And while the process for making them isn’t difficult, it does take about thirty-five to forty minutes from start to finish.

Good news is, none of the steps requires much maintenance — complete one, and then go on about your business until it’s time for the next step (I used my kitchen timer to help remind me when it was time to come back).

These simple and mouthwatering French farmhouse potatoes are a Jacques Pépin classic.

A few words of caution: The last five-or-so minutes of the process are what makes these potatoes so delicious. The last five minutes also leave a really hard crust on the bottom of your pan … like a real soak-the-pan-overnight kind of a crust.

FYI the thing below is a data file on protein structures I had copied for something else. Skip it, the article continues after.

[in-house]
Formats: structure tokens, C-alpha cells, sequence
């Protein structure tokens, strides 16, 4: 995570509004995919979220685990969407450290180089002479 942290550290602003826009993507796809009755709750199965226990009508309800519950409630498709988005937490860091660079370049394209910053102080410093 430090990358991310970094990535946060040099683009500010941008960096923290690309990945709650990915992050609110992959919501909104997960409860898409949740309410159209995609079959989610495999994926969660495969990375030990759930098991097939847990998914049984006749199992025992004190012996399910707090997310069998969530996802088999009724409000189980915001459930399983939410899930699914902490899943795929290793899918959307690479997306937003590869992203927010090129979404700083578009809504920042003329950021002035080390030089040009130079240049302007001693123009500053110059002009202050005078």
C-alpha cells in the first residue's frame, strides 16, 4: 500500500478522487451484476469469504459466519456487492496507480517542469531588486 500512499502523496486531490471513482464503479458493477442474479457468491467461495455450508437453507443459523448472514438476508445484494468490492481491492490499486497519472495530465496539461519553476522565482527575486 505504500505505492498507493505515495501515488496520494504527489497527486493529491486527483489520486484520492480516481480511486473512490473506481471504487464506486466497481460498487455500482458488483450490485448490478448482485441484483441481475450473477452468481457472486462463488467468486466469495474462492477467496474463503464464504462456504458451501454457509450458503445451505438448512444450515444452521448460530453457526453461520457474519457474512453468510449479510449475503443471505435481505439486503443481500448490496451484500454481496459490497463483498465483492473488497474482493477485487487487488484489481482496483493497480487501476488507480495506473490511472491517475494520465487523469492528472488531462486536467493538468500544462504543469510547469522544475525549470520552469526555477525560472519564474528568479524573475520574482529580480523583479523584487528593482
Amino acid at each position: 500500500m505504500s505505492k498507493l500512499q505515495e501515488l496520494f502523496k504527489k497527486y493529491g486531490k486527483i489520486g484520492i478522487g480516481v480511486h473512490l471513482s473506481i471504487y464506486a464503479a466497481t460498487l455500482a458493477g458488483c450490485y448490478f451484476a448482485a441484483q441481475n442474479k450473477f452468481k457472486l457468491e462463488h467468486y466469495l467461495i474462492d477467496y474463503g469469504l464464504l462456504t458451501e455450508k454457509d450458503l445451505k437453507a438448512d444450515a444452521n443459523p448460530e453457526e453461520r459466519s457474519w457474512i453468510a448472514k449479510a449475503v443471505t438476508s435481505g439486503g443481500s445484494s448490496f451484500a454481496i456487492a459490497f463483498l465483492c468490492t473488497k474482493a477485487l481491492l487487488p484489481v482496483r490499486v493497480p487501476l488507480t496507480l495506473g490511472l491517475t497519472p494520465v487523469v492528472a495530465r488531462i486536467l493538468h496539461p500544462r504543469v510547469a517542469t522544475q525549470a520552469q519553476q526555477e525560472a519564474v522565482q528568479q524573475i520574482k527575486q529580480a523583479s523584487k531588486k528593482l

So, if you have a deep nonstick pan you may want to use it; however, you’ll probably give up some of the dark brown seared crispiness in favor of an easier wash.

I have a nice heavy bottom stainless deep skillet, and it cleans up nicely after an overnight soak, so that’s what I used.

An enameled cast iron braiser or a cast iron skillet would be good options, too. 

Check out some of my other potato recipes:

These simple and mouthwatering French farmhouse potatoes are a Jacques Pépin classic.
Yield: 4

French Farmhouse Potatoes

Prep Time: 5 minutes
Cook Time: 40 minutes
Total Time: 45 minutes

These simple and mouthwatering French farmhouse potatoes are a Jacques Pépin classic.


  • 6-8 small to medium red potatoes
  • 3.5 cups chicken stock
  • 1/4 teaspoon black pepper
  • 2 tablespoons butter
  • 1/2 teaspoon sea salt